Hiring and scaling your team can be daunting. Very few things are worse than sinking a ton of resources into making a hire and discovering shortly afterward that it was the wrong hire.
Bad hires can be extremely costly in terms of time, money, resources, and—less obviously—team morale.
Having made many mistakes in scaling and building a team myself, I can tell you that one of the most important things in making the right hire is to evaluate fit over skill.
That may seem counterintuitive, but skills can be learned—whereas fit cannot be taught. The right fit includes having the right attitude, dedication, motivation, and belief in the company mission; that way, when they join the team, they learn skills and adapt quickly.
Besides hiring for attitude and fit, do the following four things.
1. Create an effective job description
The reality is, you don't need more people. You need the right people.
A proper job description can repel the wrong people and attract only those who fit your criteria.
For example, if I were to hire an account manager for my agency business, I wouldn't want someone who believes that the customer is always right. That kind of person would want the clients to like them, in which case what usually ends up happening is that a client can ask for more and the account manager would give in. That can lead to over-servicing; eventually, your profitability per client would go down.
When planning your job description, think about the words that would attract the right person. Think about it from the candidate's point of view, specifically from the perspective of why they would be dissatisfied with their current role and why yours is the fit for them.
You actually want job candidates to look at your job description and tell themselves, "This is perfect!" or "Well, this doesn't appeal to me at all."
2. Hire slow. Fire fast. (Seriously.)
Interview for fit and take time to decide based on attitude and potential. You can offer a probationary period and use the "Show Me, Tell Me" model to train them. It's a highly effective teaching method that activates different parts of the brain.
With this model, you show new hires what you're doing so that they are able to emulate you, then you tell them, which gives hires the opportunity to learn by information alone. But don't simply just tell them what to do; tell them why you're doing it this way.
The final step of "Show Me, Tell Me" is to reverse the roles and have them show and tell you what they've learned, using hypothetical scenarios that indicate they've really solidified their knowledge.
They do the work you need them to while you assess their performance and ability to adapt.
A few questions to ask yourself: Are they eager to dive in day one? Does the person raise the team? Do clients rave about them?
If doing so is necessary, let them go. Don't be afraid to fire fast, or else you could hurt your current team of high performers.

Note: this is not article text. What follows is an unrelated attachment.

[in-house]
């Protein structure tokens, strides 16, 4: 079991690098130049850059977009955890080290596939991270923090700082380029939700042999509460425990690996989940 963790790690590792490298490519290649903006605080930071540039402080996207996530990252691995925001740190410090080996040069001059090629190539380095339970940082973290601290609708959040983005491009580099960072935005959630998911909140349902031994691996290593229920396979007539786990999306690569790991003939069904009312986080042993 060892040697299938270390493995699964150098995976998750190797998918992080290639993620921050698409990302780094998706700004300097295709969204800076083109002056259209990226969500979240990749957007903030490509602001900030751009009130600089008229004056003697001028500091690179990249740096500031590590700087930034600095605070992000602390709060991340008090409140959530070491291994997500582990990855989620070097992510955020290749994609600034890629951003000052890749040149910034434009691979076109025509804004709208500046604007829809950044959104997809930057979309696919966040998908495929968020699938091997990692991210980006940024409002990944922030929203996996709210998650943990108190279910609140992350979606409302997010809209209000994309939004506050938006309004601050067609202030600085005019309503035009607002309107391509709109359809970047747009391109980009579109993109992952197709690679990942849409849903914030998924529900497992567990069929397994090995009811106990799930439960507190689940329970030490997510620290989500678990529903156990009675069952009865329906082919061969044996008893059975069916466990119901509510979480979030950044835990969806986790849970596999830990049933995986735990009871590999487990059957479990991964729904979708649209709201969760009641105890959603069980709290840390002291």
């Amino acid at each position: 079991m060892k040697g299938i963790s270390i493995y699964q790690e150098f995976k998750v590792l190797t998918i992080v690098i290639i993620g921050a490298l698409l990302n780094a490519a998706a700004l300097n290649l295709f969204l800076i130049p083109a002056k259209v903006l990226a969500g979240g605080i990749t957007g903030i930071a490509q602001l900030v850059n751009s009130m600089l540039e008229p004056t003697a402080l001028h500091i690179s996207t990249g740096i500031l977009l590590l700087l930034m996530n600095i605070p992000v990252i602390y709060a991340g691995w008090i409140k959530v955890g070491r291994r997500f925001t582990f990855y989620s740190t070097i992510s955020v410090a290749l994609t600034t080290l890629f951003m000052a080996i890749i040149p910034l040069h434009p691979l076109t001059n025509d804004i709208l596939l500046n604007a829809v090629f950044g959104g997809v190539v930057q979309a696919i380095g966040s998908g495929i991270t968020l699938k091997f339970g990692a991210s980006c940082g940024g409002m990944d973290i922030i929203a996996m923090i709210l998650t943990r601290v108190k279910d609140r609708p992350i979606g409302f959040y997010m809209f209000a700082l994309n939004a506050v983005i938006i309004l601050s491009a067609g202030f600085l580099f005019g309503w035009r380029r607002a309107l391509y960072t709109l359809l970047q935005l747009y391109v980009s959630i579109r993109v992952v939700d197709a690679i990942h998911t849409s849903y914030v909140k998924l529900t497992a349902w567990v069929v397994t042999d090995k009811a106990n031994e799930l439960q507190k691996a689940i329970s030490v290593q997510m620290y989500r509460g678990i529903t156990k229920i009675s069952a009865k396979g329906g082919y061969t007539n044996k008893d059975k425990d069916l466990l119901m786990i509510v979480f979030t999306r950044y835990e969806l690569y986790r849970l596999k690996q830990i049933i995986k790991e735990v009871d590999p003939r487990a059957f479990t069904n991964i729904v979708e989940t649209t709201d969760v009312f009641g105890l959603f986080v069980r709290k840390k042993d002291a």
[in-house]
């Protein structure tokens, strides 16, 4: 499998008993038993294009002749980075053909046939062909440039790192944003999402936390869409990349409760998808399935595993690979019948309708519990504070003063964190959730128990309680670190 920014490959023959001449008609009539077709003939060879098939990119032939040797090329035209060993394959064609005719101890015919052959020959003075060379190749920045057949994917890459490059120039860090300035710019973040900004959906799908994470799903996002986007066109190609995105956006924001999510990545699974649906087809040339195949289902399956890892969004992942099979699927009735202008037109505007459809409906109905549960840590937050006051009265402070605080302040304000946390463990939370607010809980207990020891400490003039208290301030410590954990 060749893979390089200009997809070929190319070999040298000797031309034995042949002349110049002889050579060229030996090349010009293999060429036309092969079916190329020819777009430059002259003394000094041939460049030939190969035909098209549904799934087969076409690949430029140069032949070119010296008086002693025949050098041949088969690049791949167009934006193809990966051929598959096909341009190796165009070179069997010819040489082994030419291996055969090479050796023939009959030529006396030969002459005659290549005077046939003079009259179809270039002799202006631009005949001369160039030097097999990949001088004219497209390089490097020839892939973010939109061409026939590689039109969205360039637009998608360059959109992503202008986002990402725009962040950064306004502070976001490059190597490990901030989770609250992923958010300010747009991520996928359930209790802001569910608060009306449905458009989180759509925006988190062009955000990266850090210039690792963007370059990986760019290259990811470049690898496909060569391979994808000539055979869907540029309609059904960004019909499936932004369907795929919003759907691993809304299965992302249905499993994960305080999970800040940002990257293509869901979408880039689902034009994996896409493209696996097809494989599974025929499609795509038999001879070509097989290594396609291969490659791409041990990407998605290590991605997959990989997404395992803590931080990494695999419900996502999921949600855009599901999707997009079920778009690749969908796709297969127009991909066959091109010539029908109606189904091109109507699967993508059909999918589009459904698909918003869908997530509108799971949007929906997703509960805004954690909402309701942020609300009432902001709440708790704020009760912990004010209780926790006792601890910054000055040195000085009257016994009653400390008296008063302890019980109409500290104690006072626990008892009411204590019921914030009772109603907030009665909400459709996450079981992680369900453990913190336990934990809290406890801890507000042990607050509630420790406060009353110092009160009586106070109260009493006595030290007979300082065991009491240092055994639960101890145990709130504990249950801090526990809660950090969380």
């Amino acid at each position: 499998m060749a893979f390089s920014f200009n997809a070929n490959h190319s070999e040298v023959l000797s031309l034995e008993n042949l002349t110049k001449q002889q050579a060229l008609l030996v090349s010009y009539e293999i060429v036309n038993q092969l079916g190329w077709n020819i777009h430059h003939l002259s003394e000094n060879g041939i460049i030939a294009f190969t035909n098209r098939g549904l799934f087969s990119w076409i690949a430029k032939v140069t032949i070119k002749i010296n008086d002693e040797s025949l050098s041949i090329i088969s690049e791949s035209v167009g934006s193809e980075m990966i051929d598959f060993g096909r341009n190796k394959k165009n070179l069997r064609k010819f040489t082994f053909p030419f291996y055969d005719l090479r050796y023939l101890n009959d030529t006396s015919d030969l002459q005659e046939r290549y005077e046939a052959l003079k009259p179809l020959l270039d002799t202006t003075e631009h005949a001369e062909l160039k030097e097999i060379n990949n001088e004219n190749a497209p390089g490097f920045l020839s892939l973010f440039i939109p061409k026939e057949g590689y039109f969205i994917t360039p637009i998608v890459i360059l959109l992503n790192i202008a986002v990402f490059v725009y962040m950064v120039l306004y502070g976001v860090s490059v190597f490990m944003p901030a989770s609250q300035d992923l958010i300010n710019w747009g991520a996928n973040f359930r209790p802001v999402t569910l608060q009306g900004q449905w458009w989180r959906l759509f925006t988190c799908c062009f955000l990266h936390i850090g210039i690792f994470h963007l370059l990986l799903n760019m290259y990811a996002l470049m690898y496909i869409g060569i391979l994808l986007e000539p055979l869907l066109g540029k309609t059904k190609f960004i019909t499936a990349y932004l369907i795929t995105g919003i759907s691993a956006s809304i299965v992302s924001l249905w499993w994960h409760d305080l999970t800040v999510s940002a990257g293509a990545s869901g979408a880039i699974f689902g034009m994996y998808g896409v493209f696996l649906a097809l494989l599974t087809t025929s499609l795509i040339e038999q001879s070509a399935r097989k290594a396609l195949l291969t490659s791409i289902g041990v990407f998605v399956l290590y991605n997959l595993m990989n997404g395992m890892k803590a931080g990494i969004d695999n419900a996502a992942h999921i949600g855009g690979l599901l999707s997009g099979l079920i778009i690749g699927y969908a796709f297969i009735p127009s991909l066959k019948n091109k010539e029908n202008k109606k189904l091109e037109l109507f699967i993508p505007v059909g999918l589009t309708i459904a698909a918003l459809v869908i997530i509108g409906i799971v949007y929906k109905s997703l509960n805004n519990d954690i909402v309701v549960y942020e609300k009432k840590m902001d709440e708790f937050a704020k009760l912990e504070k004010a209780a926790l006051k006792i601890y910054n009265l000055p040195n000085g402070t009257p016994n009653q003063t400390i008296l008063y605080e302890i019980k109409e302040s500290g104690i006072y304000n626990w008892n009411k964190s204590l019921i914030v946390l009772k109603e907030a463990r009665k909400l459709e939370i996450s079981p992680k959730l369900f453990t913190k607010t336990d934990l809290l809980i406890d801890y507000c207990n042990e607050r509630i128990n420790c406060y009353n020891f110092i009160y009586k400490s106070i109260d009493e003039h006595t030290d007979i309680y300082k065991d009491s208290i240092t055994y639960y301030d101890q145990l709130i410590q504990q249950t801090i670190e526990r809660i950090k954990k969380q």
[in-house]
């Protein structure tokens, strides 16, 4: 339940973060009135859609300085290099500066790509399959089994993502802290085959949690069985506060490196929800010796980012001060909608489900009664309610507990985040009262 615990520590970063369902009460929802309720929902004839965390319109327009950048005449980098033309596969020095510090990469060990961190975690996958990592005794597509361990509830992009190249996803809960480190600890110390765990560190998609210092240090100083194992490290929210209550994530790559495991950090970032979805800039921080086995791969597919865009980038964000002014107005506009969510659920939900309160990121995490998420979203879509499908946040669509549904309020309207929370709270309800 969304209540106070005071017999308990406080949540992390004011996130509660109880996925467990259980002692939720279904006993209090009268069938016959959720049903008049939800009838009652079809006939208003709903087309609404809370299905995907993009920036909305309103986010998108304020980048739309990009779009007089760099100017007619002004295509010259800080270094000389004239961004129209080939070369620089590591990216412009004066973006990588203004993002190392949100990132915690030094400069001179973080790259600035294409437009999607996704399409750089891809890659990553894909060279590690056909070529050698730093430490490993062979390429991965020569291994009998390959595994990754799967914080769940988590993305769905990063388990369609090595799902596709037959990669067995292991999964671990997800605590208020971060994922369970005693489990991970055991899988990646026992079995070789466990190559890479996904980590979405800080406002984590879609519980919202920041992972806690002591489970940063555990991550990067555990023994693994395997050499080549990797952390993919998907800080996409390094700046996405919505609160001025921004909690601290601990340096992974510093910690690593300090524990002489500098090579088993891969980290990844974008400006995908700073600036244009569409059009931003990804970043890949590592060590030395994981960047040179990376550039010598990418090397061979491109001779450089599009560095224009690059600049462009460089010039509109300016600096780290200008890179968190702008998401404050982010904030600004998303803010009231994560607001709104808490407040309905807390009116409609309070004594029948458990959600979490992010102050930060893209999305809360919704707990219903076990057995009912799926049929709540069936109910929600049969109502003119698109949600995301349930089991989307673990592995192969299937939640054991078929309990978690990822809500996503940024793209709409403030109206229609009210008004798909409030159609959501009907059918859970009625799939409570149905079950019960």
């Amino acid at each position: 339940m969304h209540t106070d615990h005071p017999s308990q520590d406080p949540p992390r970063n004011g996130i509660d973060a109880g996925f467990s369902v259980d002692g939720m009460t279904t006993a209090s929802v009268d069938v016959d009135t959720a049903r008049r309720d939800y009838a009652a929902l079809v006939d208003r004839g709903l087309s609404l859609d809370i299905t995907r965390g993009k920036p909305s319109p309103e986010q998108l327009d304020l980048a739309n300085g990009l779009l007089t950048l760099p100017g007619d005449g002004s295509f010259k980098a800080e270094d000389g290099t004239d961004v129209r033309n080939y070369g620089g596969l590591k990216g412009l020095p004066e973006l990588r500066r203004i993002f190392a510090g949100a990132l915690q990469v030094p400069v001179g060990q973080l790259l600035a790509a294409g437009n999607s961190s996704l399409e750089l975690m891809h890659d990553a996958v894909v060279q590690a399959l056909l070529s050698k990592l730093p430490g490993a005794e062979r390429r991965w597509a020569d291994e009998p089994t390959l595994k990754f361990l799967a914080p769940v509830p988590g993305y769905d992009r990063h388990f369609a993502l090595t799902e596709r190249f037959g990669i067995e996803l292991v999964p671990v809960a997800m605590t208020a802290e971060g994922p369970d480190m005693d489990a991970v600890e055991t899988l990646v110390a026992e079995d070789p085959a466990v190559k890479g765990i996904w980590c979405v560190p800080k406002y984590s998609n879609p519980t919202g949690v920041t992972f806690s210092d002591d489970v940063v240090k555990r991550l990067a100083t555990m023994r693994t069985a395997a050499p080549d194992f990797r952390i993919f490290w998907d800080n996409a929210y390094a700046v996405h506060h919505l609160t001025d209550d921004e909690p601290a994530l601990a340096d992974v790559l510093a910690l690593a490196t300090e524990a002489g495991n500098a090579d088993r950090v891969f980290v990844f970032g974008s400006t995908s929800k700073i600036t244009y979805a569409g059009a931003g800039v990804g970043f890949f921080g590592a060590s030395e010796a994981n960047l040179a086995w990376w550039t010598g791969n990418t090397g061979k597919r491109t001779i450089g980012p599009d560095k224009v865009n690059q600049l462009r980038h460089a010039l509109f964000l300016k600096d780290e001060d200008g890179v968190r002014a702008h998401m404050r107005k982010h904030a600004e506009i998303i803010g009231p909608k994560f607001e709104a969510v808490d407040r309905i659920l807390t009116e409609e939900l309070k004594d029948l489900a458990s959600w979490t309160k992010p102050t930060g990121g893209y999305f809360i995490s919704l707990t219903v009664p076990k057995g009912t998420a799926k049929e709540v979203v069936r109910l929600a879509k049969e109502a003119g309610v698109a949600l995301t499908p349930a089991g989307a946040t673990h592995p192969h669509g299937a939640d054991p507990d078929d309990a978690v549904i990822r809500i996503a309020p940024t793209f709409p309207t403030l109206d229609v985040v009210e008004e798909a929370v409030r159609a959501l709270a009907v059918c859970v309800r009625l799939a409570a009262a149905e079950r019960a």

3. Delegate outcomes, not tasks
Nobody likes to simply check off a list of to-do items. When onboarding team members, don't tell them exactly what to do; tell them what you want to experience as an end result.
An effective way to do that is to tell your team member, "My dream is to have…" and be explicit with certain expectations of the person. For example, if you would like them to make minor decisions on their own and come to you with only very specific issues, you might say, "My dream is to wake up to a weekly report that tells me what's been done, what's in the works, and what you need from me (and why) to help make your job easier."
In such a scenario, the team member is accountable together with you, the leader. That's why it's important to emphasize a culture of collaboration and co-creation—and why it's important to find the right fit for such an environment.
4. Set a precedent for what is considered outstanding performance
It would be delusional of us to think that just because we've found the right person in the right role that person will stick around forever. Though we can hope so, it's important to be realistic. That means documenting team processes so that you're able to repeat complex routine operations after people leave.
That is one step in creating systems, but it also upholds accountability—in the sense of delineating what you expect out of your hired team members.
Documenting processes for each crucial role, especially as you need to hire people (or replace them), helps ensure you are able to implement what works and scale itwith some consistency. It also means you avoid relying entirely on one or a few people on the team.
Proper documentation goes beyond writing down what is being done day-to-day. Here are a few tips to help you create "playbooks," such as standard operating procedures (SOPs):
- Keep all writing short.
- Replace written documentation with flowcharts to illustrate processes.
- Use short checklists to support the process.
- Make it easier to follow by using icons and graphics.
- Layer processes into sub-steps, if necessary.
Encourage your team to write documentation in-house. Creating it themselves helps ensure they actually, proactively follow procedures.
* * *
Every manager has made a poor hiring decision and wondered
- Am I a bad person?
- Am I doing this wrong?
- I've never been a manager before, I just need more hands to help out. What do I do?
In the end, you want people who aren't afraid of rolling up their sleeves. If they can't do that, don't try to change them; that attempt is not likely to get long-term results.
But when you hire the right person with the right attitude, you'll know: That person will have a positive effect on the entire team and raise everyone's performance level.
Take the first step (it's free).
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